Tontitown Officials Approve Sewer Service Contract
Springdale City Council Has Final Say On Wastewater Treatment Agreement
By Richard Dean Prudenti
The Morning News
TONTITOWN -- City officials plan to spend up to $6 million constructing sewer lines to carry Tontitown wastewater to the Springdale treatment plant.
Tontitown City Council members Tuesday approved a resolution of intent for selling $6 million in bonds for the first phase of the sewer project.
Businesses and residences near U.S. 412 through Tontitown could have sewer service in a year and a half if construction begins this fall, officials say.
"A lot of work has been going on at city hall" to prepare for this project, said Mayor Paul Maestri, before councilman voted to allow the wastewater lines to connect to the Springdale sewer system.
Springdale service is a temporary solution to Tontitown's wastewater woes. Tontitown must work toward a permanent source of wastewater treatment through either the construction of a Tontitown treatment facility or contracting with a future regional wastewater treatment plant.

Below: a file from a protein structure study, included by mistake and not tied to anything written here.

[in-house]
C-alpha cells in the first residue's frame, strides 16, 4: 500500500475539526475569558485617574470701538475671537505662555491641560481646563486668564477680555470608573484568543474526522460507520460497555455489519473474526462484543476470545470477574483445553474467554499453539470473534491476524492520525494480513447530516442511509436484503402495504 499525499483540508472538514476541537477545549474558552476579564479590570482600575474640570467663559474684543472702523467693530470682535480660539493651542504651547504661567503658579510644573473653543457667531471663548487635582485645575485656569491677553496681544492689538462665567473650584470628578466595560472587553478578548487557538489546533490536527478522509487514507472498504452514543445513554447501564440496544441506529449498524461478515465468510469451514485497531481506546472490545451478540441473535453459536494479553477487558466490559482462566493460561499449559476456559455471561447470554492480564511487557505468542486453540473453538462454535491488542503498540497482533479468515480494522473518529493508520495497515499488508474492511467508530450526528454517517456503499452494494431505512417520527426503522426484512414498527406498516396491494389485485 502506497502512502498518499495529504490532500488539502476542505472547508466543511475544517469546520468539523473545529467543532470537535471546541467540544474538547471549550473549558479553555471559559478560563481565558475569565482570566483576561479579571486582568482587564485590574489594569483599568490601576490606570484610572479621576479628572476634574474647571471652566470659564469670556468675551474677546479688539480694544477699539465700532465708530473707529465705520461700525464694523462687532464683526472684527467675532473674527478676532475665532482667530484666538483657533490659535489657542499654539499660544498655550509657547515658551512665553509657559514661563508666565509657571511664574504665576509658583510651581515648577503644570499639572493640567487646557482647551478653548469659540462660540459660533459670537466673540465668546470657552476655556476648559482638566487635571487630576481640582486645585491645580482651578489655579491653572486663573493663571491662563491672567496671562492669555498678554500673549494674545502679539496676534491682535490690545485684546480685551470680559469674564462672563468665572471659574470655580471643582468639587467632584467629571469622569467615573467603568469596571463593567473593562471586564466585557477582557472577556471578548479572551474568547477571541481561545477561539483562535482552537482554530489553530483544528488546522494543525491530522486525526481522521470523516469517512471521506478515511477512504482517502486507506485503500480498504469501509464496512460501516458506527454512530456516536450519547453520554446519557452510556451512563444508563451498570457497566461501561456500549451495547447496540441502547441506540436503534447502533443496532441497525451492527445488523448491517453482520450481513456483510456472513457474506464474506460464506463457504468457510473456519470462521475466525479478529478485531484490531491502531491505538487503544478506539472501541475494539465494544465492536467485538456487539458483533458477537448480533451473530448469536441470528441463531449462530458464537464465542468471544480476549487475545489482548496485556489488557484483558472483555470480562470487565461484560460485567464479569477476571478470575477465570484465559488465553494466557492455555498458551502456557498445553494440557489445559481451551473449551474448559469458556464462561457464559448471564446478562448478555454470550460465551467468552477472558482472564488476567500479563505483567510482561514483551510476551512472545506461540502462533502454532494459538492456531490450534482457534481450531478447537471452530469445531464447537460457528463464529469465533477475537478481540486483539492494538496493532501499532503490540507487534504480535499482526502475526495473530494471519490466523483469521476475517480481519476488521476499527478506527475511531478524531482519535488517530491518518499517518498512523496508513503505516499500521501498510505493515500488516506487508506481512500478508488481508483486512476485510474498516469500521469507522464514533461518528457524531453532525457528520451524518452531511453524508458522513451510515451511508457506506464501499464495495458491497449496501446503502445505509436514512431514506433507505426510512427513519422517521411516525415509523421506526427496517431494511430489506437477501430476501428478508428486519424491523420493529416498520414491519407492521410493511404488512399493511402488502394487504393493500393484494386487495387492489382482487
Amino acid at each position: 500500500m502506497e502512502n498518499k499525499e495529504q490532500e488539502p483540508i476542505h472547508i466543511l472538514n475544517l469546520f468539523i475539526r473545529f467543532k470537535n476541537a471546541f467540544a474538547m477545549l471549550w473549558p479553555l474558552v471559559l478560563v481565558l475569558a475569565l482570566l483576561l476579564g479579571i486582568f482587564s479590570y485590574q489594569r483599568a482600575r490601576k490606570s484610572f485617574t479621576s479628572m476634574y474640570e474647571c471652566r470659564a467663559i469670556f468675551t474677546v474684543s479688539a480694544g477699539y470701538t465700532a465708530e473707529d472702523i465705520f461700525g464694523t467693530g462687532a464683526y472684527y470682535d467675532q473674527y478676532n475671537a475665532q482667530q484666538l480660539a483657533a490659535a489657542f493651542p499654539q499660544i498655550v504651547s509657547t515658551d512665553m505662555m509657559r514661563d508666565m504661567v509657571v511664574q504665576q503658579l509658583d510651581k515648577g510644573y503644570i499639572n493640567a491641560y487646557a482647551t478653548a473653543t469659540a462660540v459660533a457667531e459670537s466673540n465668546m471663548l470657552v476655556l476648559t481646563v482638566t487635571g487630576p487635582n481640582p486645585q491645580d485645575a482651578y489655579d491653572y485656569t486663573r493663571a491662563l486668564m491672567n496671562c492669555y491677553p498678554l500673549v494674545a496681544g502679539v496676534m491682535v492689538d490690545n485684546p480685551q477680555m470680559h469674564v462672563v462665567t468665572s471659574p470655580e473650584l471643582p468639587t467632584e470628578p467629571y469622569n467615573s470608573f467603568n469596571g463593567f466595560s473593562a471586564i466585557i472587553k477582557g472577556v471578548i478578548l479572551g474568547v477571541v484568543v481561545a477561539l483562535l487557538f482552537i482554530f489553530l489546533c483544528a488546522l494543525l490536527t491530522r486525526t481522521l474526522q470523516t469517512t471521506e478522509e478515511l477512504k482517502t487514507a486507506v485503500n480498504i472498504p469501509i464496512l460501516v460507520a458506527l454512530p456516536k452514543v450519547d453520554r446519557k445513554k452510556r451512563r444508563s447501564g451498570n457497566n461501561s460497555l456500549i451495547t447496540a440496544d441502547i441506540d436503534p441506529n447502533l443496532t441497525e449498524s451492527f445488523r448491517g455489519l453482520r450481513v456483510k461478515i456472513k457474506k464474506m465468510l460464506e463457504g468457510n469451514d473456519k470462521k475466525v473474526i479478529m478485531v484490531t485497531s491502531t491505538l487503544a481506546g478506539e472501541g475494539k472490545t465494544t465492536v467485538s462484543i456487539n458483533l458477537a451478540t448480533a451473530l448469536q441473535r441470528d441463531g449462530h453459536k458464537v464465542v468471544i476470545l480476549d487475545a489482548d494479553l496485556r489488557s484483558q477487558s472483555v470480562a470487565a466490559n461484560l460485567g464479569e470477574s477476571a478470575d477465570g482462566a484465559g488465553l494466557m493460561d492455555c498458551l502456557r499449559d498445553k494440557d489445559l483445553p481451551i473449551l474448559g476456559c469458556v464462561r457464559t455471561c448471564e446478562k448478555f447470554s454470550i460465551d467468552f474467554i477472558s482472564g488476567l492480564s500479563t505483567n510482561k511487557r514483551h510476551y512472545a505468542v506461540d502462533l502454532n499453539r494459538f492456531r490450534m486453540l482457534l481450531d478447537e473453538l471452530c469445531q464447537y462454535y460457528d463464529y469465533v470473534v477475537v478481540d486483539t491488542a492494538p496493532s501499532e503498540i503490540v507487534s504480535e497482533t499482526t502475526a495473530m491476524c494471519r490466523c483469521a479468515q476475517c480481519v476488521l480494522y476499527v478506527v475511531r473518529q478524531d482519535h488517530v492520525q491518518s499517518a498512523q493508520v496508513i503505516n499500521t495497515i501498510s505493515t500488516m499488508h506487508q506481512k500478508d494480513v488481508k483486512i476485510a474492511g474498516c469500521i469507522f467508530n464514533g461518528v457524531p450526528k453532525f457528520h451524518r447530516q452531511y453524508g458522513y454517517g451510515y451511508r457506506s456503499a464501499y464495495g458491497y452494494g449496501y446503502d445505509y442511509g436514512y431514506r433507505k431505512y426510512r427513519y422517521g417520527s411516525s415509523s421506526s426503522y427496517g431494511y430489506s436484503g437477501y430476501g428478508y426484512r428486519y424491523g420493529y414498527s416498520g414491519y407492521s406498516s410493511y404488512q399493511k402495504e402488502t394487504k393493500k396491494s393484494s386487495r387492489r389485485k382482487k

Tontitown is a member of two regional wastewater organizations -- Northwest Arkansas Conservation Authority and Osage Basin Wastewater District, both planning to build regional treatment facilities on the Osage Creek north of Tontitown.
Council members tabled an ordinance to withdraw from the Osage Basin Wastewater District.
Mick Wagner, chairman of the Tontitown Water and Sewer Commission, recommended staying in the district as "the best business decision" because Osage district is looking to transfer to the Northwest Arkansas Conservation Authority a permit to discharge treated wastewater into Osage Creek.
"That would save time for the start up of the NACA plant," Wagner said.
Wagner also said Tontitown stands a better chance of receiving back $85,000 it invested in the formation of the Osage district if the city retains voting power alongside two other participating municipalities, Highfill and Cave Springs.
"It's kind of like playing poker, we need to see the next card," Wagner said.
The city could begin construction of sewer lines in about four months, and be connected to the Springdale system in about a year and a half, Wagner said prior to the meeting.